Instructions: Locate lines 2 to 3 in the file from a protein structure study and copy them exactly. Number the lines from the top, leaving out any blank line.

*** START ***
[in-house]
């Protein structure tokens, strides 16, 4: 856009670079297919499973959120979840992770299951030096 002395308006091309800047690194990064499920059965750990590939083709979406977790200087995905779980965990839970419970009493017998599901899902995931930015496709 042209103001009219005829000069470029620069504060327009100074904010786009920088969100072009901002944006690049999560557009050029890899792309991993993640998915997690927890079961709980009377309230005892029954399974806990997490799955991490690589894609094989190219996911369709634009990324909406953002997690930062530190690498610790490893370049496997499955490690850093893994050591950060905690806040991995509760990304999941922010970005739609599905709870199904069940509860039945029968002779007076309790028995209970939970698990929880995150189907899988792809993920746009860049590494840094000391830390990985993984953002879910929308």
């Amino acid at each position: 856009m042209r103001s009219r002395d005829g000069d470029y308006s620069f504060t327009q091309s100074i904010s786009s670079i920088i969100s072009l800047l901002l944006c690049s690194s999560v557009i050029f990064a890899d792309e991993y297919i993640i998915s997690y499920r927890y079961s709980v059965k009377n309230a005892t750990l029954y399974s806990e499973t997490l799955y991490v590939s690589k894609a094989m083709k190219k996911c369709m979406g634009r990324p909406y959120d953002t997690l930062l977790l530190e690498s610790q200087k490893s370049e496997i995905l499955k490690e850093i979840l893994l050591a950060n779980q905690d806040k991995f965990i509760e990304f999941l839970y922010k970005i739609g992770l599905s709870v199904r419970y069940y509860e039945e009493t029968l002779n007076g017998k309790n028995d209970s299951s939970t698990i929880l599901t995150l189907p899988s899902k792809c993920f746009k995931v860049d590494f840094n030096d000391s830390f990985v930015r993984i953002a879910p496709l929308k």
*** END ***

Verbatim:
């Protein structure tokens, strides 16, 4: 856009670079297919499973959120979840992770299951030096 002395308006091309800047690194990064499920059965750990590939083709979406977790200087995905779980965990839970419970009493017998599901899902995931930015496709 042209103001009219005829000069470029620069504060327009100074904010786009920088969100072009901002944006690049999560557009050029890899792309991993993640998915997690927890079961709980009377309230005892029954399974806990997490799955991490690589894609094989190219996911369709634009990324909406953002997690930062530190690498610790490893370049496997499955490690850093893994050591950060905690806040991995509760990304999941922010970005739609599905709870199904069940509860039945029968002779007076309790028995209970939970698990929880995150189907899988792809993920746009860049590494840094000391830390990985993984953002879910929308």
């Amino acid at each position: 856009m042209r103001s009219r002395d005829g000069d470029y308006s620069f504060t327009q091309s100074i904010s786009s670079i920088i969100s072009l800047l901002l944006c690049s690194s999560v557009i050029f990064a890899d792309e991993y297919i993640i998915s997690y499920r927890y079961s709980v059965k009377n309230a005892t750990l029954y399974s806990e499973t997490l799955y991490v590939s690589k894609a094989m083709k190219k996911c369709m979406g634009r990324p909406y959120d953002t997690l930062l977790l530190e690498s610790q200087k490893s370049e496997i995905l499955k490690e850093i979840l893994l050591a950060n779980q905690d806040k991995f965990i509760e990304f999941l839970y922010k970005i739609g992770l599905s709870v199904r419970y069940y509860e039945e009493t029968l002779n007076g017998k309790n028995d209970s299951s939970t698990i929880l599901t995150l189907p899988s899902k792809c993920f746009k995931v860049d590494f840094n030096d000391s830390f990985v930015r993984i953002a879910p496709l929308k």